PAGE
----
Today, we met a lady who is 88 years old.  Today was her first day of chemo for Ovarian cancer!  Ovarian cancer at 88!!!  I didn't ask but I'm pretty sure she didn't see that coming!  Her daughter was telling me that she has a tumor on her ovaries the size of a volleyball.  This elderly lady was such a tiny thing; tiny frame and so thin except for this ball protruding from her abdomen.  She is the 4th or 5th woman I've met there that has ovarian cancer and all of them are way past child bearing years and menopause.  Those ovaries were just sitting there doing nothing and now they are infested with cancer that has spread throughout her other organs and at 88 has a quite a fight on her hands.  Makes me so sad, you have no idea!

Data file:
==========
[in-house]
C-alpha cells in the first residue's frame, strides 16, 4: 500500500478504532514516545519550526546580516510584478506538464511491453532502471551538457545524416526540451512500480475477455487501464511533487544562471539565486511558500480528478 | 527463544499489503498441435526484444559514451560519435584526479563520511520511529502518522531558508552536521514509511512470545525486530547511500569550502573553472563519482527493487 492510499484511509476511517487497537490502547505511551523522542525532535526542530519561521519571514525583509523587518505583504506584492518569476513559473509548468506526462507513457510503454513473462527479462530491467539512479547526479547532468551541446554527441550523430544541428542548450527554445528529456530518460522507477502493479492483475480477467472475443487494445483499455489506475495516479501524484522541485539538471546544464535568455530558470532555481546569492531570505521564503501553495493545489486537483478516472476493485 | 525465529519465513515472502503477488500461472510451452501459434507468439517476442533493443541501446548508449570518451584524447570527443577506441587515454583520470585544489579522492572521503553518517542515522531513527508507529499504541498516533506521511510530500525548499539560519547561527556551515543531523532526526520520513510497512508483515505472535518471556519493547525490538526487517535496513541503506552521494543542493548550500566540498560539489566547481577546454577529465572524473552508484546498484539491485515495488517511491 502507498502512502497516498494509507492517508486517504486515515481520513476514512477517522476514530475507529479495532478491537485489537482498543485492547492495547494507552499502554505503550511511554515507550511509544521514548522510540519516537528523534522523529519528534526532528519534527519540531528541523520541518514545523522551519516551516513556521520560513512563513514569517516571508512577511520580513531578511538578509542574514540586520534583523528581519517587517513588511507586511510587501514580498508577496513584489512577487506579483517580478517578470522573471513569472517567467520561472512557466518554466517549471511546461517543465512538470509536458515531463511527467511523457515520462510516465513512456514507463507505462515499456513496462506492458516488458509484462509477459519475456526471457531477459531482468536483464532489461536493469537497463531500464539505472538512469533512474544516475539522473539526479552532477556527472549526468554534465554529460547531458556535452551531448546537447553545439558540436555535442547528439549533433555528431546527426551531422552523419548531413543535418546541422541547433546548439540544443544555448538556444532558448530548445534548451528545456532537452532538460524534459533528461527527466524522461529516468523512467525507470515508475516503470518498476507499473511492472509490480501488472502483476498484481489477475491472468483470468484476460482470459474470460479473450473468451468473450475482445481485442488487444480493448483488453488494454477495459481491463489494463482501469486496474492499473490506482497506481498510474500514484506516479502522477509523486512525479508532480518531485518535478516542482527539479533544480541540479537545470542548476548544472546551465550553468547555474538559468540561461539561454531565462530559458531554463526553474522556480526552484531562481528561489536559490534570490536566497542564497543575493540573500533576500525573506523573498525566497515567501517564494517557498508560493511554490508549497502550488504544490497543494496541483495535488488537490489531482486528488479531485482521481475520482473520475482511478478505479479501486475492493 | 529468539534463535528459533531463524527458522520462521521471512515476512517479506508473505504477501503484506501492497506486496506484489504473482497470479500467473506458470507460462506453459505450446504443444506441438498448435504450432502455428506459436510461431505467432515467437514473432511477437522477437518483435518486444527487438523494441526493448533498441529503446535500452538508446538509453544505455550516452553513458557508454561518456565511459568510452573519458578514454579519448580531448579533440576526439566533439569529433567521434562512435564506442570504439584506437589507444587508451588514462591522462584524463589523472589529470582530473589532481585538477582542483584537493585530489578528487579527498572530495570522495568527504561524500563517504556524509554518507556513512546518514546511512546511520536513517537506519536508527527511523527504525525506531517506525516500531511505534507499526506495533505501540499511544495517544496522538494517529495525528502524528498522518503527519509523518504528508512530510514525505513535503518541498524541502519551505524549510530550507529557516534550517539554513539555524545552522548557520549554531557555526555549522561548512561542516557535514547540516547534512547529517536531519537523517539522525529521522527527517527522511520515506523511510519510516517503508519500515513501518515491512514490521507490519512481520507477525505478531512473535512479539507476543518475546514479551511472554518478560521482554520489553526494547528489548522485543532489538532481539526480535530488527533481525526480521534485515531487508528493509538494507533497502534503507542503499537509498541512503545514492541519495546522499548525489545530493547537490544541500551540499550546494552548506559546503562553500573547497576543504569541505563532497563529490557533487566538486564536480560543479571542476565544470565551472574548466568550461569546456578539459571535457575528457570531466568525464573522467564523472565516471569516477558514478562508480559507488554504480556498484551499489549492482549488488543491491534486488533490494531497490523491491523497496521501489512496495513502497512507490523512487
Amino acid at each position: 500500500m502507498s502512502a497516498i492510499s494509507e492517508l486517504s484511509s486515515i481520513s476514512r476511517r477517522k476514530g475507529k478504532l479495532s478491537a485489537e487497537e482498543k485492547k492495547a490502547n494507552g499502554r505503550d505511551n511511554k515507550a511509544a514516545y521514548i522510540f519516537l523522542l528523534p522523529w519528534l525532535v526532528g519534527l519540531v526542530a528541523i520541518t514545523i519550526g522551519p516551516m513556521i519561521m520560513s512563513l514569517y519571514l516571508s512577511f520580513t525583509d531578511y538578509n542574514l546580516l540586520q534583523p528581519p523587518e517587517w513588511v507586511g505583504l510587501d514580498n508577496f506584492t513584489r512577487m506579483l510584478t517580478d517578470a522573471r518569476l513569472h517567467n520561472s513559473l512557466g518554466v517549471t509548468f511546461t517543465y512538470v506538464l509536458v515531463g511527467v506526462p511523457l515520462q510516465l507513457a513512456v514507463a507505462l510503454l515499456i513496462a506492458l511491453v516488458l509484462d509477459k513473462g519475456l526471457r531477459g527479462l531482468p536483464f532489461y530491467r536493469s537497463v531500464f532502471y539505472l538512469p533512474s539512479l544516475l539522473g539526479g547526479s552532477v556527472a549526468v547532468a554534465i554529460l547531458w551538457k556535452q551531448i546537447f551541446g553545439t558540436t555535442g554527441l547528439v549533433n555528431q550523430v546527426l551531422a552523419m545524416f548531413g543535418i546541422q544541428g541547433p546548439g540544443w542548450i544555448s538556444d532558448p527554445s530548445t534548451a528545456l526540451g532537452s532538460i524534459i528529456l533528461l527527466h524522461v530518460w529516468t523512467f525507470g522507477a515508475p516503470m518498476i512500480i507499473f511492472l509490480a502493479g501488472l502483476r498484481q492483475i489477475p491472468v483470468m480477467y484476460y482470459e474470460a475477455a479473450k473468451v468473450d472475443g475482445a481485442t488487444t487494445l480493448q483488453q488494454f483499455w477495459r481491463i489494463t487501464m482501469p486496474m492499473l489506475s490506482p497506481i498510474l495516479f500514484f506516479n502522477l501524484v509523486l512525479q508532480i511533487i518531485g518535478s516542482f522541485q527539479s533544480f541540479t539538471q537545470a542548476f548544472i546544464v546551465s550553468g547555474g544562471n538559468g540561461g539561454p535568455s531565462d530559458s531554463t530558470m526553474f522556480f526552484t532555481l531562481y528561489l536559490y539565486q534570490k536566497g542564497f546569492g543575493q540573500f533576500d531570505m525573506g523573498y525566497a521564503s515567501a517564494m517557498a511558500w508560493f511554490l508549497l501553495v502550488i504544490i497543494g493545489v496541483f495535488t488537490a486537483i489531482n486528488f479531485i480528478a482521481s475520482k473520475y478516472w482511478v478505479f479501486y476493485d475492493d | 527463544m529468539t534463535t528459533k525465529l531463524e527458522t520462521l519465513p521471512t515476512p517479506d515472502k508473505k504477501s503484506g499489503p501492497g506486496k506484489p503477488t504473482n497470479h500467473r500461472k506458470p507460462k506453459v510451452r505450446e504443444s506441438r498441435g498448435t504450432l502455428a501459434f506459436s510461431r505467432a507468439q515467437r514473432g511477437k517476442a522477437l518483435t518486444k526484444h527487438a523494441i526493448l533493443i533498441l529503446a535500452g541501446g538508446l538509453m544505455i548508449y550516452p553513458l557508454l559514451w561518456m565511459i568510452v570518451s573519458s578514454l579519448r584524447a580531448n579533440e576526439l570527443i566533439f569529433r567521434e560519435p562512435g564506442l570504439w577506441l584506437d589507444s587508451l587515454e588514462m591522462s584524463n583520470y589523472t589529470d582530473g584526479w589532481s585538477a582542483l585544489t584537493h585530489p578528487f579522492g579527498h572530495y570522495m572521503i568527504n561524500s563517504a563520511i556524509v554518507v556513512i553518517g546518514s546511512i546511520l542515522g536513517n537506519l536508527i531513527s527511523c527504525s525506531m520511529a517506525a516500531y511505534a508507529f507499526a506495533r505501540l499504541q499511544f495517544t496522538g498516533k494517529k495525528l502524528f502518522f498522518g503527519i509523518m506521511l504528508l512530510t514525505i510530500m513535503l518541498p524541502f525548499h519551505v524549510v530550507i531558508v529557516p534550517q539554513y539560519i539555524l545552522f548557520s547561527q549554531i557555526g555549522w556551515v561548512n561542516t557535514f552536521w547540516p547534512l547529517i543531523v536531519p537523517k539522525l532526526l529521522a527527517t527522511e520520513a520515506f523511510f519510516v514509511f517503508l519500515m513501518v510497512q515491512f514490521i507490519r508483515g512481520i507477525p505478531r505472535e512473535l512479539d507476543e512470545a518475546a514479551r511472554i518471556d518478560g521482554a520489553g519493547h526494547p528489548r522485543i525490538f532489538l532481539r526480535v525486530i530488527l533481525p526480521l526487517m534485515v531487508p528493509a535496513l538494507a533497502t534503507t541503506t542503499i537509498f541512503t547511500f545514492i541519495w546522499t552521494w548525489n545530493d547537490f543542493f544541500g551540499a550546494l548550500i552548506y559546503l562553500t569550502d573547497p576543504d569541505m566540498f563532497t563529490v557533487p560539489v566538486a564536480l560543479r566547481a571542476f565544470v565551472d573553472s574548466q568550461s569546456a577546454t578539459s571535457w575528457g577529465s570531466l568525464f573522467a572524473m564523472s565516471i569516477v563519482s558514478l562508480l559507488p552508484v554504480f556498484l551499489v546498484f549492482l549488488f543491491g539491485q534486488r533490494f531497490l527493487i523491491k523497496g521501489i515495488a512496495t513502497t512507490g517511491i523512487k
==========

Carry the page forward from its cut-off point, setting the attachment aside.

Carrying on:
It's not worth it to me.  I have had enough scares in my life, I am done messing around!  I'm all about prevention.  I had to have a hysterectomy when I was only 35 years old because of all sorts of problems and complicating issues.  They left my ovaries but as soon as I am done with those, as in menopause comes and goes, I am getting them yanked out! What else could I do without.....hmmmmm.  Ovarian cancer seems like the worst because there are very few signs and symptoms to alert you and by the time you do find out, it has already gone too far.  There aren't good screenings either to watch for ovarian cancer to start.  Blech...

I guess there's no point in worrying about what may come in the future but still, it's hard when you see so many people suffering every week.  I was not cut out for this world, I'm way too sensitive and wish I could make it all better for EVERYONE!!! I hate suffering!  I pray my new friend will be a tough soldier and live to see her 100th birthday.